Now that smartphones have been around for a while, and the technology is starting to plateau, it’s interesting to see how people are using them. In my observation (no research to back this up,) smartphones have really become a distraction, time killing, entertainment device, occasionally used for communication. Think about it. When smartphones first came onto the scene, it was all about productivity paired with connectivity. Now, we’re primarily using our phones to browse through Twitter, scroll through Facebook, get sucked into a Reddit rabbit hole, play games, etc. This is something I haven’t paid attention to until I downloaded the Food.com app for Android and realized, “Hey, this magic device along with this app can actually make my life easier.”
FINALLY AN APP THAT LEGITIMATELY MAKES SOMETHING EASIER.
I like cooking (though my wife does the majority of it) but I literally HATE meal planning and grocery shopping. So, finding an app that helps with both of those, and does it well, is amazing. Food.com’s new app allows you browse through recipes with large photos, reviews, and details such as prep and cook time. As with most food apps, you can search by food category (types of meats, dish type, etc.) to find a recipe your interested in. Users can also save and categorize their recipe for later preparation. So what’s the big deal?
Let’s start with the design of the app. The Food.com app looks and feels like it was created for Android. In fact, I’d go as far as saying it almost seems like a Google app. Most apps I use these days have one or two material design elements (maybe a hamburger menu or something) but Food.com takes material design all the way. Holding your finger on various buttons results in the bubble animation in which the button slowly fills up with a shade of grey. The header image with text overlay inside of recipes fades into a solid header when scrolling down the page. The hamburger menu found at the top left corner of the app brings a hidden menu out from the left. Users will also find a familiar floating action button in various locations of the app.
The material elements combined with the pale color palette really make me feel like this app is an extension of the Android experience. It feels familiar and easy to use, and it just looks good. Job well done here, Food.com.
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One thing that has annoyed me in the past about recipe discovery apps is that once I’ve found a recipe, I’ve then got to use another app to list out the ingredients I need to make a grocery list (again, my wife typically handles this. Thanks, boo!).
Food.com’s app eliminates the need for the extra app by integrating a grocery list component. Once you’ve found a recipe you like, hit the “Grocery List” button and all of the individual ingredients are added to your grocery list. What’s even cooler (more cool?) about the grocery list in the Food.com app is that it automatically categorizes your ingredients into sections such as baking, produce, meat, canned, etc. so you aren’t spending an extra 15 mins running around in circles at the store.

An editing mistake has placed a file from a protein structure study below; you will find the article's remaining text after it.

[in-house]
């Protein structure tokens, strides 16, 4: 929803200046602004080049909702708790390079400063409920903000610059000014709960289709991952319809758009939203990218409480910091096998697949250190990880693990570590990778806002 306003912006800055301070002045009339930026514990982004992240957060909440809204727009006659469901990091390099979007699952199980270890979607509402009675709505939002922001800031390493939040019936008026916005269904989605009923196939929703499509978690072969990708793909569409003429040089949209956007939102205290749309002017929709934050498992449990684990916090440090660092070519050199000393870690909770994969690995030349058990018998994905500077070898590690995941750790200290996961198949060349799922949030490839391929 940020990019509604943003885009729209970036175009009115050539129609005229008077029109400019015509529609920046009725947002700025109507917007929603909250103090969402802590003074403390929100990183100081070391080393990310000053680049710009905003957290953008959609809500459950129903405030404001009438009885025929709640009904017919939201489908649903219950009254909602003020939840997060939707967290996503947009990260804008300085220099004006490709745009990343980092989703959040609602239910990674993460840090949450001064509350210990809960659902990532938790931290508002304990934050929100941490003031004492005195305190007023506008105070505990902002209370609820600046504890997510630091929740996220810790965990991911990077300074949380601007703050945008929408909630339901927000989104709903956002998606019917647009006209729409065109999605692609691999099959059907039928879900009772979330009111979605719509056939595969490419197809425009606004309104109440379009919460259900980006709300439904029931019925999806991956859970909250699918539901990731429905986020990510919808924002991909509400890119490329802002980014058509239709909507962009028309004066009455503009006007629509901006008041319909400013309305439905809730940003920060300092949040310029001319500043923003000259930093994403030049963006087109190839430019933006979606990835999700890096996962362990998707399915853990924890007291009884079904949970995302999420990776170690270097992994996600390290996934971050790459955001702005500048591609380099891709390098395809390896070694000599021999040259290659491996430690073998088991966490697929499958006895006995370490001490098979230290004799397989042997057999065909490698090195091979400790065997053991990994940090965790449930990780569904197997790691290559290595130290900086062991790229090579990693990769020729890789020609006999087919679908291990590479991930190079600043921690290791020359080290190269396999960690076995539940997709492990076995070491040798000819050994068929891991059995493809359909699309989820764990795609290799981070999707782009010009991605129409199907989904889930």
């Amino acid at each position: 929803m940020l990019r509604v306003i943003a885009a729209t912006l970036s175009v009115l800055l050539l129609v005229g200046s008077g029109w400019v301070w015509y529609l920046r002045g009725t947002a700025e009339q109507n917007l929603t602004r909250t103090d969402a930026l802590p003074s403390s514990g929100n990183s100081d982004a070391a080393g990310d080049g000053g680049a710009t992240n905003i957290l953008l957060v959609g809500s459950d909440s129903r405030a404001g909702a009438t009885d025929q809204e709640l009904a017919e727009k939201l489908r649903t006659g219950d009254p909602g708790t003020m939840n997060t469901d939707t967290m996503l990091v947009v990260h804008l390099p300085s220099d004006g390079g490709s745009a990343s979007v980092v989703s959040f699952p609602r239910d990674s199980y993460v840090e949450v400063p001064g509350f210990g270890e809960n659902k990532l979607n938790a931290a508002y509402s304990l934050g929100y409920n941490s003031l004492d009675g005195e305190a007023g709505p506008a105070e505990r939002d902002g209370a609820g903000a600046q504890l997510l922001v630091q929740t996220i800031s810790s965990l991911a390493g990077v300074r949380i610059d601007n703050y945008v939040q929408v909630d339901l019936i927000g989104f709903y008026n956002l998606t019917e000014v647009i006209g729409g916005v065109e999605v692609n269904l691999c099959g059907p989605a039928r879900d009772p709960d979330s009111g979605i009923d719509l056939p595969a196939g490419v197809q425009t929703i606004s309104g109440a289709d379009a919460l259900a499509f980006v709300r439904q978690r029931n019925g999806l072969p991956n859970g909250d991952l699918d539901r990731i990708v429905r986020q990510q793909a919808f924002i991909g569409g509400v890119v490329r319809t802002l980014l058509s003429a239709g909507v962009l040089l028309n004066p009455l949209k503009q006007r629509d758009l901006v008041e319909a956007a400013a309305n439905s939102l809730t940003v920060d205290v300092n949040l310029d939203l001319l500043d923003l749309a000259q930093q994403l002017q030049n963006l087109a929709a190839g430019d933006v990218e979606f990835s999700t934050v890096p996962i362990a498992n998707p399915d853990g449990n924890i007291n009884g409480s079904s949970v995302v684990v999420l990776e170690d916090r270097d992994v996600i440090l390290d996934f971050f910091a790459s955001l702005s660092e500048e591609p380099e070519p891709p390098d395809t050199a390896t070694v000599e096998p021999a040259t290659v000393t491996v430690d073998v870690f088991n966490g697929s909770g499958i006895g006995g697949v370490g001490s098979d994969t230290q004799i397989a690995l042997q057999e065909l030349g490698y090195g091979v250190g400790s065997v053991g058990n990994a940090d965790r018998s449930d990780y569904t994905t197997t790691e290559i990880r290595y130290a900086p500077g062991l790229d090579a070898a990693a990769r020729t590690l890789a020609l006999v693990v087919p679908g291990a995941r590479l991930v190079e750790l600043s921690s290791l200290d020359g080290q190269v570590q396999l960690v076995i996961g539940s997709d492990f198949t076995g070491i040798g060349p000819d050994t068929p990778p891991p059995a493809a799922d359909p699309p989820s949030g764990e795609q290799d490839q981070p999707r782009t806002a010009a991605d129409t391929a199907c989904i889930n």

TAKING IT LOCAL
Another feature that goes a long way in making this app extremely useful is the localization aspect. The Food.com app allows you to add local stores to the app, magically integrating sales and offers. Once you’ve added your favorite stores, you can start your recipe hunt by finding what ingredients are on sale and going from there. Additionally, if you’ve added a recipe’s ingredients to your grocery list, the Food.com app will recognize ingredients that are on sale at your local store so you know before you go.
IT’S NOT PERFECT
As great as the app is, and as useful as it can be, the app isn’t perfect. Using the app for a few days, I noticed a few minor things worth noting. For me, and this could be just an issue for me, I had a lot of problems creating an account. I continuously received error messages when trying to create an account with my email, and trying to use social accounts to set it up wasn’t a great experience either. I finally managed to create the account, but now, it’s logging in that is the problem. I’ve reset my password and all that jazz to no avail. I’ll continue to work on it and see if I can find a solution myself or with the help of the support team.
I also noticed some text formatting issues throughout the app. I don’t know much about coding or building apps, but it looks like some of the code didn’t translate when syndicating reviews from other sources (see image). I don’t think this is a huge deal, as the error doesn’t seem to appear too often.
Given that the app is brand new, it’s to be expected that there will be some bugs to work out, but there is more good news. Food.com is a part of the Scripps Networks Interactive portfolio, which also includes big name brands such as Food Network, Cooking Channel, DIY Network, HGTV and Travel Channel, so there is likely a lot of money and resources behind this app. I expect that because of this, the app will receive frequent updates, new features and a substantial support platform.
Overall, I’m a huge fan of this app and highly recommend it for anyone needing help finding recipes, planning meals, and building shopping lists. If you’re interested in checking out the app, you can download it for free on the Google Play store or from the App Store with the links below.
What do you think about Food.com’s new app for Android? Are there any other cooking/recipe apps that you prefer over this? Let me know in the comments below or connect on Twitter – @HOOKDin! Be sure to subscribe to receive next week’s ‘Weekly App Review’ the second it goes live!